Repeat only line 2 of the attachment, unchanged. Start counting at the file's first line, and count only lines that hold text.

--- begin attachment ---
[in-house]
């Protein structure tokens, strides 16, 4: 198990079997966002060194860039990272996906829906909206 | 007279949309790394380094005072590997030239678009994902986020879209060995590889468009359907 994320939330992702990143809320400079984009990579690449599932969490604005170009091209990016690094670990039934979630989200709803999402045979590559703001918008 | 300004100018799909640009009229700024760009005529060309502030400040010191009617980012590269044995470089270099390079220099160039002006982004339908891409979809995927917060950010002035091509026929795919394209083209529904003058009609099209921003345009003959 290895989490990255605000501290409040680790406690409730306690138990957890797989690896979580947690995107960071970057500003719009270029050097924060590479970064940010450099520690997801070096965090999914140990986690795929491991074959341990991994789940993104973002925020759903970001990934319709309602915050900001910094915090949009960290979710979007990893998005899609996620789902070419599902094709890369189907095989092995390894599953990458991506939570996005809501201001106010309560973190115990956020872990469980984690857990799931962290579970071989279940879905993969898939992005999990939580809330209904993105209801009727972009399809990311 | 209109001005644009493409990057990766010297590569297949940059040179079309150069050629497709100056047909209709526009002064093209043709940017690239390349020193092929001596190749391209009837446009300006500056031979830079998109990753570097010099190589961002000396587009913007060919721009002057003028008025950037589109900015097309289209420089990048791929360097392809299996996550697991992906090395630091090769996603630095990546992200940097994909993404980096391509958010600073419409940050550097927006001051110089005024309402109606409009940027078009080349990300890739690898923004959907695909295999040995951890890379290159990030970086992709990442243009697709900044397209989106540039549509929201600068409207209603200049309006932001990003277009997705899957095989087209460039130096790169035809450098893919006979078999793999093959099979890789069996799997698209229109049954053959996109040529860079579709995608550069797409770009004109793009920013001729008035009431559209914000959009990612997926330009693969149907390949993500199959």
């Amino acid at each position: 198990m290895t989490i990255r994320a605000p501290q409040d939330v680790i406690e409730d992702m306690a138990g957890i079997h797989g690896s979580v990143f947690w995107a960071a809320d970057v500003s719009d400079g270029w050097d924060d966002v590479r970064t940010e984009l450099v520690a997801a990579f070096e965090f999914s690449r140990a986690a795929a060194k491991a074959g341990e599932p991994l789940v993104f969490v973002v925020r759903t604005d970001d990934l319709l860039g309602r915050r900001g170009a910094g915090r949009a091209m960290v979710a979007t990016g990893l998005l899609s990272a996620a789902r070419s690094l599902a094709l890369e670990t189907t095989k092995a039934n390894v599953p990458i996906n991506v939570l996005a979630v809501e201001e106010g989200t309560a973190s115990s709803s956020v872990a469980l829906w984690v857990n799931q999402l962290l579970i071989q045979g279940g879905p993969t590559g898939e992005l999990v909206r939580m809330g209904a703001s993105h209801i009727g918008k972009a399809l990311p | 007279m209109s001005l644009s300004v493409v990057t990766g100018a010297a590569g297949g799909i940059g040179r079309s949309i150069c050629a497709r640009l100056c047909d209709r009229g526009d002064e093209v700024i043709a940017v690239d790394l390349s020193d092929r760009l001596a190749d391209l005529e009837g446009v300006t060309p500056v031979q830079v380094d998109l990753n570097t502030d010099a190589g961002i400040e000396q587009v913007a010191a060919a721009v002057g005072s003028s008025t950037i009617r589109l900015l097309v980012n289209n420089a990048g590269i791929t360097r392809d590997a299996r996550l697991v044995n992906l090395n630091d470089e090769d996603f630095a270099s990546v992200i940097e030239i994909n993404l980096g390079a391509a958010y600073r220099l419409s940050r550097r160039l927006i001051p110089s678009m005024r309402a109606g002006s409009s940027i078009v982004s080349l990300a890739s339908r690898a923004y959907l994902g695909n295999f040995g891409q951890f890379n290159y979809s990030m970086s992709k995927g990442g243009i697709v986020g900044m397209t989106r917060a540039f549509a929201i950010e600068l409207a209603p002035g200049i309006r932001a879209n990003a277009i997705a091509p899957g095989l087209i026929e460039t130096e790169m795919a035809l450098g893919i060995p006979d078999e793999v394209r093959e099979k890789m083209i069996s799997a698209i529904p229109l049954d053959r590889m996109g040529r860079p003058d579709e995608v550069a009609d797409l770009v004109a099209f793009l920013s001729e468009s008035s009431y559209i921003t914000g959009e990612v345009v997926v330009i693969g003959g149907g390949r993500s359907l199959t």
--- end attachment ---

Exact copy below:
């Protein structure tokens, strides 16, 4: 198990079997966002060194860039990272996906829906909206 | 007279949309790394380094005072590997030239678009994902986020879209060995590889468009359907 994320939330992702990143809320400079984009990579690449599932969490604005170009091209990016690094670990039934979630989200709803999402045979590559703001918008 | 300004100018799909640009009229700024760009005529060309502030400040010191009617980012590269044995470089270099390079220099160039002006982004339908891409979809995927917060950010002035091509026929795919394209083209529904003058009609099209921003345009003959 290895989490990255605000501290409040680790406690409730306690138990957890797989690896979580947690995107960071970057500003719009270029050097924060590479970064940010450099520690997801070096965090999914140990986690795929491991074959341990991994789940993104973002925020759903970001990934319709309602915050900001910094915090949009960290979710979007990893998005899609996620789902070419599902094709890369189907095989092995390894599953990458991506939570996005809501201001106010309560973190115990956020872990469980984690857990799931962290579970071989279940879905993969898939992005999990939580809330209904993105209801009727972009399809990311 | 209109001005644009493409990057990766010297590569297949940059040179079309150069050629497709100056047909209709526009002064093209043709940017690239390349020193092929001596190749391209009837446009300006500056031979830079998109990753570097010099190589961002000396587009913007060919721009002057003028008025950037589109900015097309289209420089990048791929360097392809299996996550697991992906090395630091090769996603630095990546992200940097994909993404980096391509958010600073419409940050550097927006001051110089005024309402109606409009940027078009080349990300890739690898923004959907695909295999040995951890890379290159990030970086992709990442243009697709900044397209989106540039549509929201600068409207209603200049309006932001990003277009997705899957095989087209460039130096790169035809450098893919006979078999793999093959099979890789069996799997698209229109049954053959996109040529860079579709995608550069797409770009004109793009920013001729008035009431559209914000959009990612997926330009693969149907390949993500199959």